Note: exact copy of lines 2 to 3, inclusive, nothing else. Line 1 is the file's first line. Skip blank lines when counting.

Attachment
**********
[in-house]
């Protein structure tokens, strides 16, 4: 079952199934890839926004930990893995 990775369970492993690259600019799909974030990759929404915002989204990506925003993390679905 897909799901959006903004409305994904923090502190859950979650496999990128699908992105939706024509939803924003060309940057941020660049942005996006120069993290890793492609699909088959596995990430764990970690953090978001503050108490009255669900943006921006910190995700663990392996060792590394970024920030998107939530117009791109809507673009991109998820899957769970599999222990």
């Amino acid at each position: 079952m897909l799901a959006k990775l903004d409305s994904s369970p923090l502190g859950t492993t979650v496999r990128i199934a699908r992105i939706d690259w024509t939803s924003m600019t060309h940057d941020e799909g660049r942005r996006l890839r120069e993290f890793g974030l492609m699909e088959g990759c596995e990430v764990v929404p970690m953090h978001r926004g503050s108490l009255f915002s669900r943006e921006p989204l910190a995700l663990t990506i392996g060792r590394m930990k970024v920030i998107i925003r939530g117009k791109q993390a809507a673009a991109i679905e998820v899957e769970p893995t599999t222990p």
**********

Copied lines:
């Protein structure tokens, strides 16, 4: 079952199934890839926004930990893995 990775369970492993690259600019799909974030990759929404915002989204990506925003993390679905 897909799901959006903004409305994904923090502190859950979650496999990128699908992105939706024509939803924003060309940057941020660049942005996006120069993290890793492609699909088959596995990430764990970690953090978001503050108490009255669900943006921006910190995700663990392996060792590394970024920030998107939530117009791109809507673009991109998820899957769970599999222990």
């Amino acid at each position: 079952m897909l799901a959006k990775l903004d409305s994904s369970p923090l502190g859950t492993t979650v496999r990128i199934a699908r992105i939706d690259w024509t939803s924003m600019t060309h940057d941020e799909g660049r942005r996006l890839r120069e993290f890793g974030l492609m699909e088959g990759c596995e990430v764990v929404p970690m953090h978001r926004g503050s108490l009255f915002s669900r943006e921006p989204l910190a995700l663990t990506i392996g060792r590394m930990k970024v920030i998107i925003r939530g117009k791109q993390a809507a673009a991109i679905e998820v899957e769970p893995t599999t222990p």